In yet another embodiment, a method for the manufacture of a thermally and hydrolytically resistant article comprises forming at least a portion of the article from a composition comprising an amount of a polysiloxane-polycarbonate copolymer effective to provide thermal and hydrolytic stability to the article for at least 15 cycles, wherein each cycle comprises 20 minutes of contact with steam at 121° C. or greater, at 1.5 atmospheres or greater.

In another embodiment there is provided an article that is formed by the above-described method.

In another embodiment, and article having improved resistance to steam sterilization comprises an amount of a polysiloxane-polycarbonate copolymer effective to provide thermal and hydrolytic stability to the article for at least 15 cycles, wherein each cycle comprises 20 minutes of contact with steam at 121° C. or greater, at 1.5 atmospheres or greater.

BRIEF DESCRIPTION OF THE DRAWINGS

FIG. 1 shows a comparison of the notched Izod impact retention for selected polycarbonate compositions after steam treatment.

FIG. 2 shows a comparison of notched Izod impact retention for selected polycarbonate compositions after steam treatment.

FIG. 3 shows instrumented impact retention values for selected polycarbonate compositions after steam treatment.

FIG. 4 shows the effect of steam treatment on hydrolytic stability for various polycarbonate compositions.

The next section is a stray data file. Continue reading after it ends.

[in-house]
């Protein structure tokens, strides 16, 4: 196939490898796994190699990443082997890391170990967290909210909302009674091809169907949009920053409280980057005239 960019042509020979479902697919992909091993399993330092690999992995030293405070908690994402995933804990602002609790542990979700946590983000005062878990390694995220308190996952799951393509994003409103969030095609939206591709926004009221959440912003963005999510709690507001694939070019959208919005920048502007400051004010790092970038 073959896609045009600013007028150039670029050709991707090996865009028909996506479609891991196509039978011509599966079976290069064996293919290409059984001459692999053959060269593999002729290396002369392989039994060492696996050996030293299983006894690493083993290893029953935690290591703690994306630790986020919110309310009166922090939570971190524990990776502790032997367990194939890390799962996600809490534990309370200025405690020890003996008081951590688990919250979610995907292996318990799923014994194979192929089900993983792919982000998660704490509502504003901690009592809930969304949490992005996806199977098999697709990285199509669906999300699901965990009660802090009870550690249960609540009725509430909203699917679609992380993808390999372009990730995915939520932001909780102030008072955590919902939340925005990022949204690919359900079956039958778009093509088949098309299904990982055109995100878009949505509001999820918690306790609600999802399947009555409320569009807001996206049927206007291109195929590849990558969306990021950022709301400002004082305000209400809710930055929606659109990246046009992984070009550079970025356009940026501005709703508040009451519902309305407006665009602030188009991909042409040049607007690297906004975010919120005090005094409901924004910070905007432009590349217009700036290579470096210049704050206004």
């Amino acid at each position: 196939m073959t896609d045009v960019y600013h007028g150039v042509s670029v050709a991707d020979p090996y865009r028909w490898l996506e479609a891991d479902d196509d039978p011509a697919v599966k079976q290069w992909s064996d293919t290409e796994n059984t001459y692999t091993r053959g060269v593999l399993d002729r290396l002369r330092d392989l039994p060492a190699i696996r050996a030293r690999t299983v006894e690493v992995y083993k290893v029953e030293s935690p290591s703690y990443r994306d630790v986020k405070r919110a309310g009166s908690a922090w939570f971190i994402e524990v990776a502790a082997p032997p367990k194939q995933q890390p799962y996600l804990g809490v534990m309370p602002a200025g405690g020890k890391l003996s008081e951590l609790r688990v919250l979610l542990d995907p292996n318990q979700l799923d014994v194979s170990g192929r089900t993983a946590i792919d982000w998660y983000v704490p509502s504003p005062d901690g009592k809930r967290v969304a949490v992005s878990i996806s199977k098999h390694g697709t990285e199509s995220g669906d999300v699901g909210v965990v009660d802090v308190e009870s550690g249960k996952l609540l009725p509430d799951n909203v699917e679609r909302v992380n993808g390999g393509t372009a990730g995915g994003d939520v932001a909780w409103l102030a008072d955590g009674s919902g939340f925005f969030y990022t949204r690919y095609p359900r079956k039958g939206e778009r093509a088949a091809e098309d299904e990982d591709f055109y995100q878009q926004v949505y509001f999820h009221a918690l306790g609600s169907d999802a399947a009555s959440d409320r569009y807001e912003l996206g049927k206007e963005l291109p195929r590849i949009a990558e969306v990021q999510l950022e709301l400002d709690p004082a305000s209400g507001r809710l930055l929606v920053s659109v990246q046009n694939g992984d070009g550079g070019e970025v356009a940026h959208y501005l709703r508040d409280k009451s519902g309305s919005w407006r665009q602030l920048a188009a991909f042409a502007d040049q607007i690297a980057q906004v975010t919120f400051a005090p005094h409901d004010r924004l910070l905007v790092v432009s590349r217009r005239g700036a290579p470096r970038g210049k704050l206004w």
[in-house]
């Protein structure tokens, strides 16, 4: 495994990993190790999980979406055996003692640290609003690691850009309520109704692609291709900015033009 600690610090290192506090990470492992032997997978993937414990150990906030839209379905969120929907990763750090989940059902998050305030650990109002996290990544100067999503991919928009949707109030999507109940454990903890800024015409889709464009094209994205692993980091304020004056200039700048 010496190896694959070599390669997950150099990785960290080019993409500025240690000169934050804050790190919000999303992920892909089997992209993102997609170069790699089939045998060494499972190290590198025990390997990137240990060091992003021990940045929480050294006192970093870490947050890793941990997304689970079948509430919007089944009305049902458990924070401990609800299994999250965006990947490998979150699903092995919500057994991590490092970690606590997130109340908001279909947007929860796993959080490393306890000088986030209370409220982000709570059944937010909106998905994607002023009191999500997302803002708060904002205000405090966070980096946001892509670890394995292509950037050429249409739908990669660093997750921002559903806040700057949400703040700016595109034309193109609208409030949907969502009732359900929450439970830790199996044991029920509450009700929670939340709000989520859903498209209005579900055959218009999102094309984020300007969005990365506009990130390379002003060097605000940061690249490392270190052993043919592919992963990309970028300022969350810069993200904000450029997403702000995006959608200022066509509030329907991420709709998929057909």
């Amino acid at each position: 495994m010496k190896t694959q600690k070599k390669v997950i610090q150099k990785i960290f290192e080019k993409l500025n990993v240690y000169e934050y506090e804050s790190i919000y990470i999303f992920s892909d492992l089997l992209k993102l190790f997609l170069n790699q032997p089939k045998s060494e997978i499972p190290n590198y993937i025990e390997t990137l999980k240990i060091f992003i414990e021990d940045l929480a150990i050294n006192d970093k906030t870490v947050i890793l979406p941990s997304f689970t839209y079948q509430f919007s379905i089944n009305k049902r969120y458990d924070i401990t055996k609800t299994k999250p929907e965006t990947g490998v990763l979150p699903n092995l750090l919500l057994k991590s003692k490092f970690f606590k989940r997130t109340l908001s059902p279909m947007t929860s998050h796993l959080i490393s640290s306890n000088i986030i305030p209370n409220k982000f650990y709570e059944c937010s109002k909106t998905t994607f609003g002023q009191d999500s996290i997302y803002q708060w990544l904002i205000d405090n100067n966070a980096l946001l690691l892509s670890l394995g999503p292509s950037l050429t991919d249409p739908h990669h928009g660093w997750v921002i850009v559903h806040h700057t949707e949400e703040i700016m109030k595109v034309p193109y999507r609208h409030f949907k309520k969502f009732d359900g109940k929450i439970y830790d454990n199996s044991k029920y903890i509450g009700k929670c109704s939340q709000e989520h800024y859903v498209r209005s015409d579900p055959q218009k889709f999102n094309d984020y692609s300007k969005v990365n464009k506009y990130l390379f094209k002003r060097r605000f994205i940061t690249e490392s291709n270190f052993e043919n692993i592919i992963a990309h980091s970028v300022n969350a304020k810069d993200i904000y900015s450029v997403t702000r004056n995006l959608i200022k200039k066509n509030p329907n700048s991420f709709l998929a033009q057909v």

FIG. 5 shows impact strength performance for selected polycarbonate compositions after steam treatment.

FIG. 6 shows the change in yellowness index (“Delta YI”) for selected polycarbonate compositions after steam treatment.

DETAILED DESCRIPTION OF THE INVENTION

It has been unexpectedly discovered by the inventors hereof that polysiloxane polycarbonate copolymers can be used to provide articles with improved resistance to thermal and hydrolytic degradation. In a particularly advantageous feature, it has been found that such articles can be repeatedly treated with steam (for example, steam sterilized) without significant degradation of at least one advantageous property. In one embodiment, it has been found that the articles, despite repeated treatment with heat and/or steam, show little to no impairment in dimensional stability, ductility, impact strength, transparency, and/or Vicat softening temperature.

In order to impart adequate heat resistance during treatment with heat and/or steam, for example steam sterilization, the articles are formed from compositions comprising a polysiloxane-polycarbonate copolymer. Such copolymers comprise polysiloxane blocks and polycarbonate blocks. The polycarbonate block comprise repeating structural carbonate units of the formula (1):


in which at least 60 percent of the total number of R1 groups are aromatic organic radicals and the balance thereof are aliphatic, alicyclic, or aromatic radicals. Each R1 can be an aromatic organic radical and, can be a radical of the formula (2):
-A1-Y1-A2-  (2)
wherein each of A1 and A2 is a monocyclic divalent aryl radical and Y1 is a bridging radical having one or two atoms that separate A1 from A2. In an exemplary embodiment, one atom separates A1 from A2. Illustrative non-limiting examples of radicals of this type are —O—, —S—, —S(O)—, —S(O2)—, —C(O)—, methylene, cyclohexyl-methylene, 2-[2.2.1]-bicycloheptylidene, ethylidene, isopropylidene, neopentylidene, cyclohexylidene, cyclopentadecylidene, cyclododecylidene, and adamantylidene. The bridging radical Y1 can be a hydrocarbon group or a saturated hydrocarbon group such as methylene, cyclohexylidene, or isopropylidene.